Gambia Participate is rallying Gambians to reinstate the Draft Constitution ahead of the 2026 Elections

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By Fatou Dahaba

Since 2020, the National Assembly has rejected the draft constitution sanctioned by the Constitutional Review Commission; Gambia Participate is rallying support from all key stakeholders to advance the nation’s aim of adopting a new constitution.

The high-level meeting, “Constitution We Want,” convened on Thursday at the Sir Dawda Kairaba Jawara International Conference Center, gathered a diverse group of constitutional stakeholders, including government officials, political parties, the Supreme Islamic Council, the Gambia Christian Council, and Civil Society Organizations in Bijilo, to build a consensus on the draft constitution’s arrival. 

Gambia Participate says they deem it necessary to bring together constitutional stakeholders for the much-needed dialogue and consensus before the reintroduction of the constitution.

The event fostered constructive engagement, allowing stakeholders to come together to envision and champion a constitution that embodies the aspirations and values of all Gambians. It also engaged stakeholders in dialogue and collaboration and laid the groundwork for an inclusive and participatory constitutional reform process.

Marr Nyang, Executive Director of Gambia Participate, is convinced that a strong and progressive constitution will create a resilient public law system that could be improved through parliamentary statutes and case laws.

“This is more sustainable than a habit of repealing a constitution anytime a new government is formed. We can use this opportunity to have a constitution that will stand a taste of time. A good constitution will not only guarantee a strong and sustainable democracy. Still, it will deter future leaders from becoming autocrats and build an accountable system.”

‘We have successfully transformed into a democracy in practice, but our democracy is vulnerable as there are provisions in our current constitution and another statutes that do not uphold the principle of a democratic society. As a result, the 1997 constitution cannot guarantee Gambians a sustainable democracy; thus, there is an urgent need for constitutional reform,’ Nyang said.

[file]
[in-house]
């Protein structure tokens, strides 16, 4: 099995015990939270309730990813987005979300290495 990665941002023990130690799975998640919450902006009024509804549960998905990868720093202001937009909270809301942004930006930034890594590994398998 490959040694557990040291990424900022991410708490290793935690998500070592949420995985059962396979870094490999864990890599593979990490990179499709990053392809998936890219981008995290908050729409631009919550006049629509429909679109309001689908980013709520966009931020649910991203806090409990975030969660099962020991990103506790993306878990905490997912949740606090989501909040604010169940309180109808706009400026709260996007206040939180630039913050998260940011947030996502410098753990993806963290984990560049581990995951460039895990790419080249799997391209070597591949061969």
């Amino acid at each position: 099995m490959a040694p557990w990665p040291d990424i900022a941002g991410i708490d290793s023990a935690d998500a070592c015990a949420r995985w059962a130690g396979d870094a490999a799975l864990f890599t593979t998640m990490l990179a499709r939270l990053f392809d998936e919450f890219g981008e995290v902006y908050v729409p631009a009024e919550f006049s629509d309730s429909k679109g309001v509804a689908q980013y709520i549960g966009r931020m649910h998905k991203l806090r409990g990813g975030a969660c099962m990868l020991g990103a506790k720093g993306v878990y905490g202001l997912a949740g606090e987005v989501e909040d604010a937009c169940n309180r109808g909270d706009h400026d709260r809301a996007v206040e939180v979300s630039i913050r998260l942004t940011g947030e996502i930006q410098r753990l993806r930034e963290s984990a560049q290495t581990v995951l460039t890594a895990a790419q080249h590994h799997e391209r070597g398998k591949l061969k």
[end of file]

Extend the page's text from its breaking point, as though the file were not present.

He pointed out that the fifth legislature’s rejection of the draft constitution has allowed constitutional stakeholders to collectively reflect on the issues that led to the rejection of the draft constitution.

Kalipha MM. Mbye, Clerk of Legal Procedural Matters National Assembly, stressed the important role of parliament in the crusade to give the country a new constitution that captures the people’s wishes and aspirations.

“Is our commitment to get the Gambia a new constitution, and we are cognizant of the important role parliament plays in getting us this fundamental document that we all yarn for as Gambians. Parliament is still important even after getting us a new constitution, which is the implementation process to be promulgated, and parliament must accompany not only the government but also the actual implementation of the constitution once the referendum is passed.”

He said the 1997 constitution was ducted into parliament by parliamentarians, and it is important to let national assembly members know that it is their responsibility to safeguard and preserve the constitution when it is passed for prosperity.

Salieu Taal, Chairperson of the Board Gambia Participate, said they will fail as people if the foundation document used as an instrument to oppressed citizens still governs how they live as a country. “It will stain their consent as Gambians to see that after eight years, they still have the 1997 constitution.”

Salieu Taal

‘It beholds all of us, with our differences, political colors, religions, tribes outlooks, perspectives. Suppose there’s any one thing that should bring us together. In that case, it is ensuring we have a third republic founded on a republican constitution to replace the draconian, undemocratic constitution that was weaponized against everyone indiscriminately. This is beyond and above politics, the vested interest. We should look at our collective interest as Gambians if we love our country and put our country first. We must do our utmost to make sure,  even when we disagree, we pass the constitution we want, the constitution we deserve for generations to come; history will not judge us kindly,” the former Bar Association President said.

These discussions are crucial in developing a thorough Constitution Position Paper that includes essential recommendations for the government’s consideration, guaranteeing the establishment of a constitution that embodies the desires of the populace.

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